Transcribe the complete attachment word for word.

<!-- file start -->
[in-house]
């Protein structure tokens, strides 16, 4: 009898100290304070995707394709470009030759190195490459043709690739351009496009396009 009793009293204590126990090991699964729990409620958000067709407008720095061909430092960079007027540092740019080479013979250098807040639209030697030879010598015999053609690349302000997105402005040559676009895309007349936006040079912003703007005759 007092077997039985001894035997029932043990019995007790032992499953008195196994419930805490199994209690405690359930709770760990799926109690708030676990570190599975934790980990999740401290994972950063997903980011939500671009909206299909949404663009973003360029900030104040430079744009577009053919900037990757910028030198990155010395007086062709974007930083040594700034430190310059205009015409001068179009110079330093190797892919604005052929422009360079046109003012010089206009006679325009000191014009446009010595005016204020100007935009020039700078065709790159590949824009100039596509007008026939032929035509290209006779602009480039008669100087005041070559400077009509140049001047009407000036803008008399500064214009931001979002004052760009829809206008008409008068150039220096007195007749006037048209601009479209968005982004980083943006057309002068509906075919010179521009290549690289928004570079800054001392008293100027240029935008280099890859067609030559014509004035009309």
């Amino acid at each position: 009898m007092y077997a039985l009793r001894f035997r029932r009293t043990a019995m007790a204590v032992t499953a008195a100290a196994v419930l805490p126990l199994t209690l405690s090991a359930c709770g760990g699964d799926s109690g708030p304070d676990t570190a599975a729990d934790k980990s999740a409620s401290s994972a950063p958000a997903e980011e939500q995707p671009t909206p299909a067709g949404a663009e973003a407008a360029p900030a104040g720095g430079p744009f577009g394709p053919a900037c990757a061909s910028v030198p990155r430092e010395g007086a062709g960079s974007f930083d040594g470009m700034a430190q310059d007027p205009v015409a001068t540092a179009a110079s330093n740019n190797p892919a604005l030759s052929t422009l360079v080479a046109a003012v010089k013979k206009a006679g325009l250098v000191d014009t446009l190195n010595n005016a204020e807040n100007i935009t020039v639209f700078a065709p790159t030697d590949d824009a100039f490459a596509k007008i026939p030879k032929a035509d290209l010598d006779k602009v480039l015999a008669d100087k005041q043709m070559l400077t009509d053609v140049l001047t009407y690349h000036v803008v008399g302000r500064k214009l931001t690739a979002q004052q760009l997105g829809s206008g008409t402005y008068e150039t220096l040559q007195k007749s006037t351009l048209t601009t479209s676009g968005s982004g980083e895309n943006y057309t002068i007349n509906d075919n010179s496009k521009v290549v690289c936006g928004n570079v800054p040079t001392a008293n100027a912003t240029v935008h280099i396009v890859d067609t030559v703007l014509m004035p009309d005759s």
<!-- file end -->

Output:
[in-house]
């Protein structure tokens, strides 16, 4: 009898100290304070995707394709470009030759190195490459043709690739351009496009396009 009793009293204590126990090991699964729990409620958000067709407008720095061909430092960079007027540092740019080479013979250098807040639209030697030879010598015999053609690349302000997105402005040559676009895309007349936006040079912003703007005759 007092077997039985001894035997029932043990019995007790032992499953008195196994419930805490199994209690405690359930709770760990799926109690708030676990570190599975934790980990999740401290994972950063997903980011939500671009909206299909949404663009973003360029900030104040430079744009577009053919900037990757910028030198990155010395007086062709974007930083040594700034430190310059205009015409001068179009110079330093190797892919604005052929422009360079046109003012010089206009006679325009000191014009446009010595005016204020100007935009020039700078065709790159590949824009100039596509007008026939032929035509290209006779602009480039008669100087005041070559400077009509140049001047009407000036803008008399500064214009931001979002004052760009829809206008008409008068150039220096007195007749006037048209601009479209968005982004980083943006057309002068509906075919010179521009290549690289928004570079800054001392008293100027240029935008280099890859067609030559014509004035009309």
């Amino acid at each position: 009898m007092y077997a039985l009793r001894f035997r029932r009293t043990a019995m007790a204590v032992t499953a008195a100290a196994v419930l805490p126990l199994t209690l405690s090991a359930c709770g760990g699964d799926s109690g708030p304070d676990t570190a599975a729990d934790k980990s999740a409620s401290s994972a950063p958000a997903e980011e939500q995707p671009t909206p299909a067709g949404a663009e973003a407008a360029p900030a104040g720095g430079p744009f577009g394709p053919a900037c990757a061909s910028v030198p990155r430092e010395g007086a062709g960079s974007f930083d040594g470009m700034a430190q310059d007027p205009v015409a001068t540092a179009a110079s330093n740019n190797p892919a604005l030759s052929t422009l360079v080479a046109a003012v010089k013979k206009a006679g325009l250098v000191d014009t446009l190195n010595n005016a204020e807040n100007i935009t020039v639209f700078a065709p790159t030697d590949d824009a100039f490459a596509k007008i026939p030879k032929a035509d290209l010598d006779k602009v480039l015999a008669d100087k005041q043709m070559l400077t009509d053609v140049l001047t009407y690349h000036v803008v008399g302000r500064k214009l931001t690739a979002q004052q760009l997105g829809s206008g008409t402005y008068e150039t220096l040559q007195k007749s006037t351009l048209t601009t479209s676009g968005s982004g980083e895309n943006y057309t002068i007349n509906d075919n010179s496009k521009v290549v690289c936006g928004n570079v800054p040079t001392a008293n100027a912003t240029v935008h280099i396009v890859d067609t030559v703007l014509m004035p009309d005759s």